COVID-19 has affected industries the world over. For the insurance industry, the unexpected surge in used car prices has meant that there is a risk that vehicles are underinsured. This surge has been caused by a shortage in the supply of new cars, international travel bans, and by people avoiding public transport in the current COVID climate.
The increase in second-hand car prices is as high as 50 per cent in some models on their 2019 value.1 This could cause an issue for motorists if their car is stolen or written off in an accident and their insured value doesn’t reflect its replacement cost.
Market value vs agreed value.
When it comes to insuring a vehicle, car owners are usually offered a choice between market value or agreed value for instances where the car is written off or stolen.
Market value is the value of a vehicle at the time of the incident the customer is making a claim for. This is determined by market prices, the age and condition of the vehicle, and includes any modifications, accessories, registration, CTP and other on-road costs. So, if a total loss claim is lodged, the market value is the amount it would cost to replace the vehicle with a like-for-like in the same area. This value is regularly updated and will change over the policy term.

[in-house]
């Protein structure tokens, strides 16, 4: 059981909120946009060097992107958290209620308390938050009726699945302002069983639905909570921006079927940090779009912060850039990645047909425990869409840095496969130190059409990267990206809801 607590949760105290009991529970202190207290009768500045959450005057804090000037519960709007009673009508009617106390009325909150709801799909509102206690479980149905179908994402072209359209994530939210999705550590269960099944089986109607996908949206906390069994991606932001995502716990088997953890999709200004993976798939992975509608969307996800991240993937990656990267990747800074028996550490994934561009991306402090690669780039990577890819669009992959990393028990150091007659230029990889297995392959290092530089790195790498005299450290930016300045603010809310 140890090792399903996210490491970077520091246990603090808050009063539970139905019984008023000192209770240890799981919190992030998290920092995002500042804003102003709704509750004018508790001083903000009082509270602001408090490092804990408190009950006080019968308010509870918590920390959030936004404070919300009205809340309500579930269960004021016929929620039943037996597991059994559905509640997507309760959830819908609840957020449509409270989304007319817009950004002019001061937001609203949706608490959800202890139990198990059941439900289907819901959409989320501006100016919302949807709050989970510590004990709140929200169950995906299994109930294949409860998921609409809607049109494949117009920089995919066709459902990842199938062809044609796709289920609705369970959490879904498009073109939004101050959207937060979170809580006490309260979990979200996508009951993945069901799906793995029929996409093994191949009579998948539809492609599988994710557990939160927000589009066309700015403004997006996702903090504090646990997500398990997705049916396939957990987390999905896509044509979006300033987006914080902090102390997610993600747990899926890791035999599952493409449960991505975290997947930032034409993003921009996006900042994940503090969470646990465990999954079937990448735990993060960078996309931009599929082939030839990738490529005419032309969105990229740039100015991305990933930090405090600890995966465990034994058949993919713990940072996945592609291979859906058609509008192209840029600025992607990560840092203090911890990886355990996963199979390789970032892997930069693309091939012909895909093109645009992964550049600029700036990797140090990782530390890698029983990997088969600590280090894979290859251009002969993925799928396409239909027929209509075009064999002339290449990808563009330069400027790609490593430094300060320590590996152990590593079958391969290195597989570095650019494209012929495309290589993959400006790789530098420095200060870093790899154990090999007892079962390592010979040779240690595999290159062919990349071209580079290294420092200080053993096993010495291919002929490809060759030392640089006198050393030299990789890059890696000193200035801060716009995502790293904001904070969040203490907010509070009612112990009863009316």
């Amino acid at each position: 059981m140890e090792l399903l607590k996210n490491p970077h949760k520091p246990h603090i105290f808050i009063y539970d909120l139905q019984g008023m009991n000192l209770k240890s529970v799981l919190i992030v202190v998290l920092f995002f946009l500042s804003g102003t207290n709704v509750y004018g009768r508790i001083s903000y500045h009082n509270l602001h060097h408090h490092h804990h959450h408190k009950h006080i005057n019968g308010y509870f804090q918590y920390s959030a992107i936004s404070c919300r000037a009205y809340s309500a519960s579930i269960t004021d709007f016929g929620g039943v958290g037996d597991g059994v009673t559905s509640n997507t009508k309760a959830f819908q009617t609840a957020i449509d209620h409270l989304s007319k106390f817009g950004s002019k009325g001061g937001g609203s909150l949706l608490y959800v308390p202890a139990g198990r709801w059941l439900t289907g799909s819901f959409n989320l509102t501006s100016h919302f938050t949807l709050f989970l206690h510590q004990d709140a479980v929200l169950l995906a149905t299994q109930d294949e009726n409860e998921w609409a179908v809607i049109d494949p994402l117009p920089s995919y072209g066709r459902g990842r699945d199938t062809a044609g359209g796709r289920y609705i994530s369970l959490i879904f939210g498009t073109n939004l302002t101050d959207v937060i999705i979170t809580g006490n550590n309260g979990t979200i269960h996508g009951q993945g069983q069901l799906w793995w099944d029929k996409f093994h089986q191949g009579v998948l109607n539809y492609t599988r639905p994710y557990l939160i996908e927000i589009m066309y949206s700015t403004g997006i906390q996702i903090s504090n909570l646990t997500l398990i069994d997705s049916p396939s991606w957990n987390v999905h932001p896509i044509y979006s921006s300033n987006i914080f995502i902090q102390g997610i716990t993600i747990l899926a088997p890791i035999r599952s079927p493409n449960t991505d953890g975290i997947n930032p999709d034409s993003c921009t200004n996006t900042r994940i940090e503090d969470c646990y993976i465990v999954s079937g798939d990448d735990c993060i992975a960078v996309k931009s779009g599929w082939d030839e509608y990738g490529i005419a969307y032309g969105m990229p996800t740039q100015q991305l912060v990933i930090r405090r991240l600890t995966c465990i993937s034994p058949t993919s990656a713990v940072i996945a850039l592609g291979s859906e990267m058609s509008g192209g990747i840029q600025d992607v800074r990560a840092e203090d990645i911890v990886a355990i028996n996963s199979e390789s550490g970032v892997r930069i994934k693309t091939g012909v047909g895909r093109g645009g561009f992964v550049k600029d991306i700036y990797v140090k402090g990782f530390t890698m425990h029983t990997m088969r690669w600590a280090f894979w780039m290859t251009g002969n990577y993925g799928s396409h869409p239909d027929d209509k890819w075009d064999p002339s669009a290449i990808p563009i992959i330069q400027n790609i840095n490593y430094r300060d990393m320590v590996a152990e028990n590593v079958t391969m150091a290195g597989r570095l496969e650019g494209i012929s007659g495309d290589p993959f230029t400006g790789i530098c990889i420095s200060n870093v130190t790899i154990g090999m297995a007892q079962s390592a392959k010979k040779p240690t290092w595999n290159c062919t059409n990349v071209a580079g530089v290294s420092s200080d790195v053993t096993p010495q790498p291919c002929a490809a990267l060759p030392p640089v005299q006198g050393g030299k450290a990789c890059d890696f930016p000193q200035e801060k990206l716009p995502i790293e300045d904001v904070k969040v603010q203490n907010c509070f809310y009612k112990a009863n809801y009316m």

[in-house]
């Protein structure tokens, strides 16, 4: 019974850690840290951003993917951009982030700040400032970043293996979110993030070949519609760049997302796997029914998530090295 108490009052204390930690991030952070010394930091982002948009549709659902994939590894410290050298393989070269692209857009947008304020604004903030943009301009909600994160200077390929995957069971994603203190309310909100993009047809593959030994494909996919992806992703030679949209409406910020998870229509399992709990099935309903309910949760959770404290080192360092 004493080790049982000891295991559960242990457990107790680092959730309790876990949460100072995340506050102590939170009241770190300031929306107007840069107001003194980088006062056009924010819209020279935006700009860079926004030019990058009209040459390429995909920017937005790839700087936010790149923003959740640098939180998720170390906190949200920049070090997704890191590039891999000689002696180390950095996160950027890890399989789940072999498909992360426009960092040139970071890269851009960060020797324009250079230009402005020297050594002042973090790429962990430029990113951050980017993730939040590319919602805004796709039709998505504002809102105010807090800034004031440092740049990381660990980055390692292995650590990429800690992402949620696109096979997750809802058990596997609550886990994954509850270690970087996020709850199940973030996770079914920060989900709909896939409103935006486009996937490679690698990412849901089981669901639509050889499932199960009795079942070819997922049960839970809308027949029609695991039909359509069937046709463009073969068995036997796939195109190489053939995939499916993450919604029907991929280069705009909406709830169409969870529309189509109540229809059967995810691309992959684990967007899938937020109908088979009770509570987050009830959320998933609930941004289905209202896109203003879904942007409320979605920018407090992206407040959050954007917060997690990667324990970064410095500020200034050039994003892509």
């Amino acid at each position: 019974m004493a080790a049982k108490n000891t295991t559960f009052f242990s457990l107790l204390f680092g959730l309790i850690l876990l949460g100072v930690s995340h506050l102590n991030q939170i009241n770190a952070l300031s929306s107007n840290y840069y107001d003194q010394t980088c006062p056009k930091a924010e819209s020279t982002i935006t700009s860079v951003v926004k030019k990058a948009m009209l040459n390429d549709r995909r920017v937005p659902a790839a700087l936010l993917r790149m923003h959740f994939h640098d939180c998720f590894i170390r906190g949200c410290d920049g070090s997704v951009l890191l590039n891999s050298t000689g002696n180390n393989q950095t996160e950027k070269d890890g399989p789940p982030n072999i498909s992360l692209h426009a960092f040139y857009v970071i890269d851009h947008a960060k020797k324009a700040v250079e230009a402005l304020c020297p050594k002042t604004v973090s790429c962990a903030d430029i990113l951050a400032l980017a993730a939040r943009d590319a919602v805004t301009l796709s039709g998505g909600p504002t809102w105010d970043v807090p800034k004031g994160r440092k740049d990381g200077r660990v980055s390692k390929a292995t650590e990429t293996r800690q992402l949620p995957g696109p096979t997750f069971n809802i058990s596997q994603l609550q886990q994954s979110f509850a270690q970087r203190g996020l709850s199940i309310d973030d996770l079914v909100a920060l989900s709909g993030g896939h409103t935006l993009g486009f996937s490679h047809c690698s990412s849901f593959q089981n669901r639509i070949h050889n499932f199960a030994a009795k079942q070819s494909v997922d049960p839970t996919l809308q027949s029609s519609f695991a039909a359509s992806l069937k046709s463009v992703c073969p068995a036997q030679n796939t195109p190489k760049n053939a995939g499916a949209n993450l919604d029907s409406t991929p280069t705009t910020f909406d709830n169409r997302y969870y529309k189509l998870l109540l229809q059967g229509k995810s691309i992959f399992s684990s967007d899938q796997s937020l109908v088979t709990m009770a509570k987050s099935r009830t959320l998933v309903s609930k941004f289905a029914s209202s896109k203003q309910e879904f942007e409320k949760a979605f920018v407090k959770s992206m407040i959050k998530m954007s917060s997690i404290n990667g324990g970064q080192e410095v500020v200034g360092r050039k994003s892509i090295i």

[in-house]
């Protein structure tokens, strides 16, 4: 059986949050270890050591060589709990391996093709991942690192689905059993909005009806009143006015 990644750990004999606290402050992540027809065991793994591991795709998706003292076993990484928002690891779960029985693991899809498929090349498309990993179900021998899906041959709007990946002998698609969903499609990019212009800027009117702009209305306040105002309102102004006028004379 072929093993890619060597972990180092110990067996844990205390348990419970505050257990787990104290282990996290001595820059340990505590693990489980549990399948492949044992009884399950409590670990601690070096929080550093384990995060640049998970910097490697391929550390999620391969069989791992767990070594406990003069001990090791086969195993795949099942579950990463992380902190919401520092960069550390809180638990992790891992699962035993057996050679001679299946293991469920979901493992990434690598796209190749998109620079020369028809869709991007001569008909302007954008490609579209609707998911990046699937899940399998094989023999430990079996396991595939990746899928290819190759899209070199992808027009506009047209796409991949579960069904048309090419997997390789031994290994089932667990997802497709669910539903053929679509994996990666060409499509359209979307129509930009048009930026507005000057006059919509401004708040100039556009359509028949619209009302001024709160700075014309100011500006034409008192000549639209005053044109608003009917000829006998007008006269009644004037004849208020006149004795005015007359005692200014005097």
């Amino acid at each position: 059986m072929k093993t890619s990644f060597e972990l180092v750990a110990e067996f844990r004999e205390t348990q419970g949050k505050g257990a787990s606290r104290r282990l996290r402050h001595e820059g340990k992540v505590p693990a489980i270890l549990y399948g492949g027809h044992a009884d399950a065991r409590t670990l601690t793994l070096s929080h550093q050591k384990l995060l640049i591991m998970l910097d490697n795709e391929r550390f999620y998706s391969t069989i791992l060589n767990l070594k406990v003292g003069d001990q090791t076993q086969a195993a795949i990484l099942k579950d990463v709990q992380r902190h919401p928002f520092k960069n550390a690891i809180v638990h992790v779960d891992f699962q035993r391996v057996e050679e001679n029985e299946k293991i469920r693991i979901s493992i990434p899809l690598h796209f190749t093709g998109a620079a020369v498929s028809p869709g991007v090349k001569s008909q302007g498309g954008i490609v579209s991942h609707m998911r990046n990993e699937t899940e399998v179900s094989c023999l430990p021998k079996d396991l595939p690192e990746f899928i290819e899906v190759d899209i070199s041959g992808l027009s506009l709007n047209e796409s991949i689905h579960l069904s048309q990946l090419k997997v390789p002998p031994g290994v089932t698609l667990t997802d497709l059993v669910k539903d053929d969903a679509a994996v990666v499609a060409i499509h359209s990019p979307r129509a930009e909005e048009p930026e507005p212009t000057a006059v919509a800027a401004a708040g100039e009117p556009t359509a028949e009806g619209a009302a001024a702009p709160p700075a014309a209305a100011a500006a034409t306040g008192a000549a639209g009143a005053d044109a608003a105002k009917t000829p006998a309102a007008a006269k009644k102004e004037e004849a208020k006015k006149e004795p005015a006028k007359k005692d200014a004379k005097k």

Agreed value, on the other hand, is a fixed amount for the vehicle - decided when a motorist takes out a new policy or renews an existing one. If a total loss claim is lodged, this agreed amount is what the policyholder will receive.
It’s up to the individual to decide whether market or agreed value is best for them. However, in the current climate, insurers may need to make adjustments so that customers aren’t at risk of underinsurance if their agreed value doesn’t match the current increase in prices.
Making changes to meet the climate.
Anabelle Vo, Corporate Communications Advisor at IAG says that insurers are aware of the high demand for used cars and the subsequent price increases. “We’ve been aware of this and the challenge it can present for customers in terms of the market value of their vehicle should they unfortunately suffer a total loss of their vehicle in an accident,” she said.
“Our processes adjust agreed values or sum insured in-line with market trends.”
The current surge in second-hand car prices won’t last forever, but it’s hard to predict when it will settle. For now, customers need to be aware of their risk of underinsurance. Reading their policy and talking to their insurer will help avoid any surprises in the unfortunate event that their car is written off or stolen.
1Mcgowan, D, September 2021, Soaring car prices ‘insures’ problems, The Sunday Telegraph
Insurance issued by Insurance Australia Limited ABN 11 000 016 722 trading as CGU Insurance. Any advice is general only. Consider the relevant PDS available from cgu.com.au to see if a product is right for you.